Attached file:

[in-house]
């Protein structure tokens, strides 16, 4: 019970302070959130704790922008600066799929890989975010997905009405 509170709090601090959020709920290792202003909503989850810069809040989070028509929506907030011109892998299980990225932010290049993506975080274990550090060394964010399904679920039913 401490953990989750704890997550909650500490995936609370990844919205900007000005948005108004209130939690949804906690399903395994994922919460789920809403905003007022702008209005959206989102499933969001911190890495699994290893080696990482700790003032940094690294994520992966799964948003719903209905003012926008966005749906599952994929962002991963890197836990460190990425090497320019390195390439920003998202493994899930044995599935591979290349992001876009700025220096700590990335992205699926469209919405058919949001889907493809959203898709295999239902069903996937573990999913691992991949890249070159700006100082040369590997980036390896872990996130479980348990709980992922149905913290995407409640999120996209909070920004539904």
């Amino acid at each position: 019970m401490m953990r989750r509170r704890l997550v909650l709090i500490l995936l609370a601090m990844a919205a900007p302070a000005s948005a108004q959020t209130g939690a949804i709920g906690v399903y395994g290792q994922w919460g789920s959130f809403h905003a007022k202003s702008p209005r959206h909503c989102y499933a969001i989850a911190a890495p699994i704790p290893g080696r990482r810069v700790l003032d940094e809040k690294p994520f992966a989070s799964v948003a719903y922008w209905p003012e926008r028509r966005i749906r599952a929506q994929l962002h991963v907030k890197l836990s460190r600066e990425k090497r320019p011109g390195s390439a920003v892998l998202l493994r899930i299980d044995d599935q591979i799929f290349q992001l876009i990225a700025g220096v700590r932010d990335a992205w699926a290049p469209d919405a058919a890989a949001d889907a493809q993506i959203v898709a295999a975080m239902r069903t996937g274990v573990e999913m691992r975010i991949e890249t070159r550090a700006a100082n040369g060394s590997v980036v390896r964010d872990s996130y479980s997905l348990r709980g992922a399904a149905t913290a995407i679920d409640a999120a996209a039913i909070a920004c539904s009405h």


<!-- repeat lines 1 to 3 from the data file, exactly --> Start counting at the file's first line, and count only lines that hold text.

[in-house]
């Protein structure tokens, strides 16, 4: 019970302070959130704790922008600066799929890989975010997905009405 509170709090601090959020709920290792202003909503989850810069809040989070028509929506907030011109892998299980990225932010290049993506975080274990550090060394964010399904679920039913 401490953990989750704890997550909650500490995936609370990844919205900007000005948005108004209130939690949804906690399903395994994922919460789920809403905003007022702008209005959206989102499933969001911190890495699994290893080696990482700790003032940094690294994520992966799964948003719903209905003012926008966005749906599952994929962002991963890197836990460190990425090497320019390195390439920003998202493994899930044995599935591979290349992001876009700025220096700590990335992205699926469209919405058919949001889907493809959203898709295999239902069903996937573990999913691992991949890249070159700006100082040369590997980036390896872990996130479980348990709980992922149905913290995407409640999120996209909070920004539904």
């Amino acid at each position: 019970m401490m953990r989750r509170r704890l997550v909650l709090i500490l995936l609370a601090m990844a919205a900007p302070a000005s948005a108004q959020t209130g939690a949804i709920g906690v399903y395994g290792q994922w919460g789920s959130f809403h905003a007022k202003s702008p209005r959206h909503c989102y499933a969001i989850a911190a890495p699994i704790p290893g080696r990482r810069v700790l003032d940094e809040k690294p994520f992966a989070s799964v948003a719903y922008w209905p003012e926008r028509r966005i749906r599952a929506q994929l962002h991963v907030k890197l836990s460190r600066e990425k090497r320019p011109g390195s390439a920003v892998l998202l493994r899930i299980d044995d599935q591979i799929f290349q992001l876009i990225a700025g220096v700590r932010d990335a992205w699926a290049p469209d919405a058919a890989a949001d889907a493809q993506i959203v898709a295999a975080m239902r069903t996937g274990v573990e999913m691992r975010i991949e890249t070159r550090a700006a100082n040369g060394s590997v980036v390896r964010d872990s996130y479980s997905l348990r709980g992922a399904a149905t913290a995407i679920d409640a999120a996209a039913i909070a920004c539904s009405h």